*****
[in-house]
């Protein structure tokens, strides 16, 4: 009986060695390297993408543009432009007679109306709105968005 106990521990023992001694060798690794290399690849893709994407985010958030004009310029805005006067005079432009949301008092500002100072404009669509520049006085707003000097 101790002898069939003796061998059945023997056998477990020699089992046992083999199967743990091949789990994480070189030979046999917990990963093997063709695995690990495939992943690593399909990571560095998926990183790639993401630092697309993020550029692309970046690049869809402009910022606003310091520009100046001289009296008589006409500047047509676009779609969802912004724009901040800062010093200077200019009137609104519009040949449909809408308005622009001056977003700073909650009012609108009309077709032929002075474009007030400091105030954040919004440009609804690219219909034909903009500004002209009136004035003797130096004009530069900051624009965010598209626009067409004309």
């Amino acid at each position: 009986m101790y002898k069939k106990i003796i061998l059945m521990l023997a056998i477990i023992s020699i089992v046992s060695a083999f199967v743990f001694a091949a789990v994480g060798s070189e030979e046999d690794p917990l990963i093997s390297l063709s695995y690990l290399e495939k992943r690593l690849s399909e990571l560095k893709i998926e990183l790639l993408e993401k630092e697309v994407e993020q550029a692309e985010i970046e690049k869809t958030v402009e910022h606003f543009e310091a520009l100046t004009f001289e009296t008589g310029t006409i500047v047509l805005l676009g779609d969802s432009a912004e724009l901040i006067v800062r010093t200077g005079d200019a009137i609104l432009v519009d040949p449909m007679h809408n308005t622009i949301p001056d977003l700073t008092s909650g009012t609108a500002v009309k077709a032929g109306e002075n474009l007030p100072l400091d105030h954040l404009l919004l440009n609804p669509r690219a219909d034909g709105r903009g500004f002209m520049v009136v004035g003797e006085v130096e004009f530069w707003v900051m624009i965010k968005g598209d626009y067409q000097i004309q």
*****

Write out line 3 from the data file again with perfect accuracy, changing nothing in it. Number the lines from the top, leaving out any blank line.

């Amino acid at each position: 009986m101790y002898k069939k106990i003796i061998l059945m521990l023997a056998i477990i023992s020699i089992v046992s060695a083999f199967v743990f001694a091949a789990v994480g060798s070189e030979e046999d690794p917990l990963i093997s390297l063709s695995y690990l290399e495939k992943r690593l690849s399909e990571l560095k893709i998926e990183l790639l993408e993401k630092e697309v994407e993020q550029a692309e985010i970046e690049k869809t958030v402009e910022h606003f543009e310091a520009l100046t004009f001289e009296t008589g310029t006409i500047v047509l805005l676009g779609d969802s432009a912004e724009l901040i006067v800062r010093t200077g005079d200019a009137i609104l432009v519009d040949p449909m007679h809408n308005t622009i949301p001056d977003l700073t008092s909650g009012t609108a500002v009309k077709a032929g109306e002075n474009l007030p100072l400091d105030h954040l404009l919004l440009n609804p669509r690219a219909d034909g709105r903009g500004f002209m520049v009136v004035g003797e006085v130096e004009f530069w707003v900051m624009i965010k968005g598209d626009y067409q000097i004309q």